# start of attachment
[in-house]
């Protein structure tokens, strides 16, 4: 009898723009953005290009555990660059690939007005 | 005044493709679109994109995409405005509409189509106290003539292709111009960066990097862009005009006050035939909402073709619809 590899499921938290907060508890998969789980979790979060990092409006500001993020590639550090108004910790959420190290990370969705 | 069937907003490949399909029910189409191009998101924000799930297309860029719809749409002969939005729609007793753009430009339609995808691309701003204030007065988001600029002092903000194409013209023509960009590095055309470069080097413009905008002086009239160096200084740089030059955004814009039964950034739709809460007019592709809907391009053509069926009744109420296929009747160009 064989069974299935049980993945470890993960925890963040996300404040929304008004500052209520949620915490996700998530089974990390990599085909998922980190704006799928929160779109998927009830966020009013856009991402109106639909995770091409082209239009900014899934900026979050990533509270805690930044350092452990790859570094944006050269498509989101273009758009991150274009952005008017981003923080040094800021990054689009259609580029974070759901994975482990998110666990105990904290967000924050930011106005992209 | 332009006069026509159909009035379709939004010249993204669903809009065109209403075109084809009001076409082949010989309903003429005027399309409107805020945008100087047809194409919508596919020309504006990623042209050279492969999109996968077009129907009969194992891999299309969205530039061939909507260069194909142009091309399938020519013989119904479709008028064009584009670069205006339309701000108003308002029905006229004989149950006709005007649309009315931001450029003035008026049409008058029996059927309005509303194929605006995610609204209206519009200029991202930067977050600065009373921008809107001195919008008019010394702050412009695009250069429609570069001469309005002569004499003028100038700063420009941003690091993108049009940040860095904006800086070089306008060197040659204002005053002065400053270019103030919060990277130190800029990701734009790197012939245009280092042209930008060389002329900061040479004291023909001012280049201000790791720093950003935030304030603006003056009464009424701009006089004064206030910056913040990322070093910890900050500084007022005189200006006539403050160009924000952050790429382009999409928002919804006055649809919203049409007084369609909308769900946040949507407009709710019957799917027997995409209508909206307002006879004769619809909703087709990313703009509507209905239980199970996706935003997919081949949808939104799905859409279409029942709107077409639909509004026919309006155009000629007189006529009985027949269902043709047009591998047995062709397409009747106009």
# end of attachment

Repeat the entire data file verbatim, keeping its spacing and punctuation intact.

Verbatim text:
[in-house]
């Protein structure tokens, strides 16, 4: 009898723009953005290009555990660059690939007005 | 005044493709679109994109995409405005509409189509106290003539292709111009960066990097862009005009006050035939909402073709619809 590899499921938290907060508890998969789980979790979060990092409006500001993020590639550090108004910790959420190290990370969705 | 069937907003490949399909029910189409191009998101924000799930297309860029719809749409002969939005729609007793753009430009339609995808691309701003204030007065988001600029002092903000194409013209023509960009590095055309470069080097413009905008002086009239160096200084740089030059955004814009039964950034739709809460007019592709809907391009053509069926009744109420296929009747160009 064989069974299935049980993945470890993960925890963040996300404040929304008004500052209520949620915490996700998530089974990390990599085909998922980190704006799928929160779109998927009830966020009013856009991402109106639909995770091409082209239009900014899934900026979050990533509270805690930044350092452990790859570094944006050269498509989101273009758009991150274009952005008017981003923080040094800021990054689009259609580029974070759901994975482990998110666990105990904290967000924050930011106005992209 | 332009006069026509159909009035379709939004010249993204669903809009065109209403075109084809009001076409082949010989309903003429005027399309409107805020945008100087047809194409919508596919020309504006990623042209050279492969999109996968077009129907009969194992891999299309969205530039061939909507260069194909142009091309399938020519013989119904479709008028064009584009670069205006339309701000108003308002029905006229004989149950006709005007649309009315931001450029003035008026049409008058029996059927309005509303194929605006995610609204209206519009200029991202930067977050600065009373921008809107001195919008008019010394702050412009695009250069429609570069001469309005002569004499003028100038700063420009941003690091993108049009940040860095904006800086070089306008060197040659204002005053002065400053270019103030919060990277130190800029990701734009790197012939245009280092042209930008060389002329900061040479004291023909001012280049201000790791720093950003935030304030603006003056009464009424701009006089004064206030910056913040990322070093910890900050500084007022005189200006006539403050160009924000952050790429382009999409928002919804006055649809919203049409007084369609909308769900946040949507407009709710019957799917027997995409209508909206307002006879004769619809909703087709990313703009509507209905239980199970996706935003997919081949949808939104799905859409279409029942709107077409639909509004026919309006155009000629007189006529009985027949269902043709047009591998047995062709397409009747106009």